What is the key to optimising your golfing performance under pressure? I wish I could tell you that there is a magic button. Instead there are 1,000 little variables, all of which can make a difference. Your aim as a golfer is to shift as many of these variables in the direction of a great outcome. A pre-shot routine is a key aspect in ensuring you squeeze the most out of your golfing potential every time you set onto the golf course.
A great pre-shot routine is a house where you can store many of these key switches that affect your shot execution. A great pre-shot routine is a safety blanket to hang onto when you’re ‘crapping it’ under pressure. Building a great pre-shot routine is a great investment. How much time have you invested into yours?
In this article we’ll cover what a pre-shot routine is and how you can build your very own great pre-shot routine. I also have a free download and task you can take away to improve and maintain your pre-shot routine.
Table of Contents
- 1 What is a pre-shot routine?
- 2 What is a great pre-shot routine?
- 3 Step 1 – Create a goal-focused pre-shot routine
- 4 Step 2 – Match up your behaviour, thoughts & goals
- 5 Step 3: Use your pre-shot routine to fill up your attention
- 6 Step 4: Continually refine your pre-shot routine
- 7 Pre-shot routine – Summary
What is a pre-shot routine?
A pre-shot routine is a sequence of thoughts and behaviours that occur just before you hit every golf shot. You have one, even if you’re not aware of it. If you don’t think so, wait until next time you play. Every club golfer has their own ‘un-optimise, haphazard’ pre-shot routine. You may take 3 looks at the target, shuffle your feet in the same manner as you build your stance, or have a unique waggle.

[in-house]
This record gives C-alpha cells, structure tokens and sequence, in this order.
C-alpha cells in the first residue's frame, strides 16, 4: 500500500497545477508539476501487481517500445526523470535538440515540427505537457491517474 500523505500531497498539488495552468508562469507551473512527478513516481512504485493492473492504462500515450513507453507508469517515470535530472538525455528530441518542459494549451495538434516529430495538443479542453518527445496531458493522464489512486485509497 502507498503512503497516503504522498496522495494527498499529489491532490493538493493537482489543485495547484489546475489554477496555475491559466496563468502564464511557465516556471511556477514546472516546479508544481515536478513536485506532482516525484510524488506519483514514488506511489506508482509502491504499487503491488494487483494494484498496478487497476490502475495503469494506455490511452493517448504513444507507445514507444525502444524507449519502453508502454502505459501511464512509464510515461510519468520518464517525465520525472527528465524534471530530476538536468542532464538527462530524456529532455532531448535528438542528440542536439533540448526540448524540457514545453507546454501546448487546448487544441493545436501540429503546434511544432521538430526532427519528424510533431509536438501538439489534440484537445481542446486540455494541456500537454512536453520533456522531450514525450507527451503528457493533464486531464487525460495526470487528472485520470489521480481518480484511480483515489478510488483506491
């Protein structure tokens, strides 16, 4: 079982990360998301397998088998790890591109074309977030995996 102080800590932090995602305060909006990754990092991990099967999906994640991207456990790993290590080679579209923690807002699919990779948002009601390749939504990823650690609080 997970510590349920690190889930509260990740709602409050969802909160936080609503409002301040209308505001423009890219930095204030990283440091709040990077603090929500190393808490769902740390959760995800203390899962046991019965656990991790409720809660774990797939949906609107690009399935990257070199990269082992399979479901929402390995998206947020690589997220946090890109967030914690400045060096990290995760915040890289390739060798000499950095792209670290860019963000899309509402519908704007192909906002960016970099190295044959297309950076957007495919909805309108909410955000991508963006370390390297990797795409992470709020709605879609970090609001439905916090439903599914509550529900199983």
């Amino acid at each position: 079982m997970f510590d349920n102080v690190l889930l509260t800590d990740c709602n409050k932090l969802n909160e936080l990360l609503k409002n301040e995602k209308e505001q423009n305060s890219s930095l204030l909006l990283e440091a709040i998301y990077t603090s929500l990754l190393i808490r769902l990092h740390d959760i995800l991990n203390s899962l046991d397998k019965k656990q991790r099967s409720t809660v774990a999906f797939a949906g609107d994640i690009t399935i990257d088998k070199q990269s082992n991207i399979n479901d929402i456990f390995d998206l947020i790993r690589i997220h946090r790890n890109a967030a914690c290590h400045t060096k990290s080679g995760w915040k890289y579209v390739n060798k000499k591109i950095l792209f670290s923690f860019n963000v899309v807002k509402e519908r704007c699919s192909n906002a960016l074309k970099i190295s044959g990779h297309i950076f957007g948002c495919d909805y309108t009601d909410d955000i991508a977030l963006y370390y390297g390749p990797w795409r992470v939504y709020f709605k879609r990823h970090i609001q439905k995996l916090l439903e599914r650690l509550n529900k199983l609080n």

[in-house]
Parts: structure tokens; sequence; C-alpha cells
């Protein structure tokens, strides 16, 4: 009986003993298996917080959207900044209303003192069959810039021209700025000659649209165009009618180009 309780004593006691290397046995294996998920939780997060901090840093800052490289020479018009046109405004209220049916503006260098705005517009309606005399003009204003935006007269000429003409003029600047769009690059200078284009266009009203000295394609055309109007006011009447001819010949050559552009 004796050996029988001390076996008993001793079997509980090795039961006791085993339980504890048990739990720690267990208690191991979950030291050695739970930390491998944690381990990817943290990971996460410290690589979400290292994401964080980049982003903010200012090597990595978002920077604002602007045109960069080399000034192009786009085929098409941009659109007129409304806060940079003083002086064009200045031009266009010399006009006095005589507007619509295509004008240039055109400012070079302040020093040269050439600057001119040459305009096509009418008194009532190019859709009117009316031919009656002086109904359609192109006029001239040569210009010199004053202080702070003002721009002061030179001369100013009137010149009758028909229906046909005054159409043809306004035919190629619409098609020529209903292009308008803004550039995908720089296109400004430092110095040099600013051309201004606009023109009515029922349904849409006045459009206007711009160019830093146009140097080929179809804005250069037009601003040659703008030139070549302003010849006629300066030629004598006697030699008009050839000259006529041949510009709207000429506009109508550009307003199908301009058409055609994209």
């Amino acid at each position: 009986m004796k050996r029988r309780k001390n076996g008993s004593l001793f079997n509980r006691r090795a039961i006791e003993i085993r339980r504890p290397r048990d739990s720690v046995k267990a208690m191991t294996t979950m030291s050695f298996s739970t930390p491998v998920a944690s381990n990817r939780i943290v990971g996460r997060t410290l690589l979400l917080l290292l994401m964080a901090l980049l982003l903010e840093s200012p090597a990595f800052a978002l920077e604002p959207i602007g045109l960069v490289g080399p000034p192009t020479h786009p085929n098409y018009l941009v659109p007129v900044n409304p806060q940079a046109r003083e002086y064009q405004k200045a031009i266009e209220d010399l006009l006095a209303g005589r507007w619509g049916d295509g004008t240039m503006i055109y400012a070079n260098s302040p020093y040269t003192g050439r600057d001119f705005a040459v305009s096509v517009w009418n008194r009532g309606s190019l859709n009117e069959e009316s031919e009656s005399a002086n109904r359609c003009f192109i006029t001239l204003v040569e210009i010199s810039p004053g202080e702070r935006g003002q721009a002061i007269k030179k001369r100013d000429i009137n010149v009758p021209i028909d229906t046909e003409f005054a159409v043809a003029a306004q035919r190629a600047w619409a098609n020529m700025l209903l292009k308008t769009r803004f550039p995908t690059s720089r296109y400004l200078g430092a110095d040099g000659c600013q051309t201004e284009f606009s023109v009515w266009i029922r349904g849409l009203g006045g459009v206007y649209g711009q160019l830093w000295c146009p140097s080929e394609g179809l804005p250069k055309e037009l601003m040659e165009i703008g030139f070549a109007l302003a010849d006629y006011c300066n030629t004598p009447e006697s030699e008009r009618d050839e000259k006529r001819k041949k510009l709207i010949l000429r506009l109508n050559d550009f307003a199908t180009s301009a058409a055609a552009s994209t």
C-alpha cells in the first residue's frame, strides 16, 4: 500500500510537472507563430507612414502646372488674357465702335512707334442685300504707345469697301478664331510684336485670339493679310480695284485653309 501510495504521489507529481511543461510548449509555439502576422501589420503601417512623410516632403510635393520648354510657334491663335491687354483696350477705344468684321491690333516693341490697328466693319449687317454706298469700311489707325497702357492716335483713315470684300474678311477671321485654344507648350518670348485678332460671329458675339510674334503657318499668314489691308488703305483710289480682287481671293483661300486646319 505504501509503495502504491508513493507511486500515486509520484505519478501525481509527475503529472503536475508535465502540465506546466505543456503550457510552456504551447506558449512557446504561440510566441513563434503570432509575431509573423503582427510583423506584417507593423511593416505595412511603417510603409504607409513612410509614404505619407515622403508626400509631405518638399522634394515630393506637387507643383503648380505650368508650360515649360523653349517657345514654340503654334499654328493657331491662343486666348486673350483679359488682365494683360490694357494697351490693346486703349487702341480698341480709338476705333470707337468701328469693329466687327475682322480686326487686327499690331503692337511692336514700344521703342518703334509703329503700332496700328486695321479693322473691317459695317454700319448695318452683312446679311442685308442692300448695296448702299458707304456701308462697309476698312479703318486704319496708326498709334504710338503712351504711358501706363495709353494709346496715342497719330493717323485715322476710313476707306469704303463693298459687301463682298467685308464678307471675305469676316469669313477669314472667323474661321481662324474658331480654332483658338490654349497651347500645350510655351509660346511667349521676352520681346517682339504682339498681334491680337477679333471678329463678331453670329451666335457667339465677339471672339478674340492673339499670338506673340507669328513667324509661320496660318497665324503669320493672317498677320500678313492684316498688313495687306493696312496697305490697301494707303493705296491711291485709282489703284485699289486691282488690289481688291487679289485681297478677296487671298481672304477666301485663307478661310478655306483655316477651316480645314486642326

In this post I aim to teach you how to take this unique set of mannerisms and turn it into a fortress for playing great golf under pressure – ready?
What is a great pre-shot routine?
A great pre-shot routine is one that optimises your mental state for each golf shot you execute. It never guarantees success, instead it squeezes every last drop of potential you have for a given shot, on a given day. Imagine a great pre-shot routine as a tool to wring out a sponge that is full of your golfing potential.
Practice may grow your sponge and potential. But it is your thinking on the course that dictates how much ability you squeeze out of your sponge on every shot you attempt.
For the purpose of this post we are going to pick up our pre-shot routine as soon as you have a clear plan and shot you wish to execute. We will assume you have a clear target, club selected, and vision of what you are trying to achieve. If you would like me to cover how to do this, get in touch. I’ll write another post around shot planning.
Step 1 – Create a goal-focused pre-shot routine
The first step is to decide what goals you want your pre-shot routine to achieve. This is the basis of what you should do, how you should think and how long your routine will be. It is very important.
The goals I choose (once I have my clear plan) are as follows:
- Visualise the precise ball flight of my shot.
- Feel the exact swing I need to make to achieve the shot.
- Keep my attention focused on what I want to happen.